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Buddhist eschatology

The eschatology of Buddhism and is nearly identical to Hinduism’s, with the major difference being that the “beginningless ­samsāra,” a life cycle for the universe without start or end, is not presided over by any deity.  Propelled by the karma of living beings, the universe rises and falls naturally on its own.  There are alternating periods of cosmic manifestation and non-manifestation.

The universe gradually comes into being at the peak of perfection, from which it slides downward.  When it hits the nadir of its cycle, most of the universe is destroyed by fire, water, and wind (a few of the highest heavens survive untouched), and then the universe lies dormant in a non-manifest state for a period until the stage of renovation starts the cycle over again.   Some have tried to assign lengths of time to each stage; however, most have been content with saying just that it will take a really, really long time.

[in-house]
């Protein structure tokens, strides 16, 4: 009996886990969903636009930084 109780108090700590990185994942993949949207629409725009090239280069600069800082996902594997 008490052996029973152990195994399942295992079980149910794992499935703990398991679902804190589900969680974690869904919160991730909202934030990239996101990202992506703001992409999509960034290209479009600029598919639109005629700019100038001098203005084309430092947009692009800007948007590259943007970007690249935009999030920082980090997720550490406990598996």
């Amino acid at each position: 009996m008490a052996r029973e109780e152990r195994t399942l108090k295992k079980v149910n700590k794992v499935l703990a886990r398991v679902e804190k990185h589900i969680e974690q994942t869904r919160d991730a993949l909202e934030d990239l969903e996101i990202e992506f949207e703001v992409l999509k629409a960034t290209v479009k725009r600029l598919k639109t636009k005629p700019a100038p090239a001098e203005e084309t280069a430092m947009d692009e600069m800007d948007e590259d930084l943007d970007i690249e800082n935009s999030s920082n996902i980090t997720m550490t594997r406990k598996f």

The thing Buddhists are sure of, a stance possibly unique in world eschatologies, is that the universe is not under any immediate threat of annihilation.  Though we are far from perfect, we still have a long way to fall before we hit bottom (Nattier 152).


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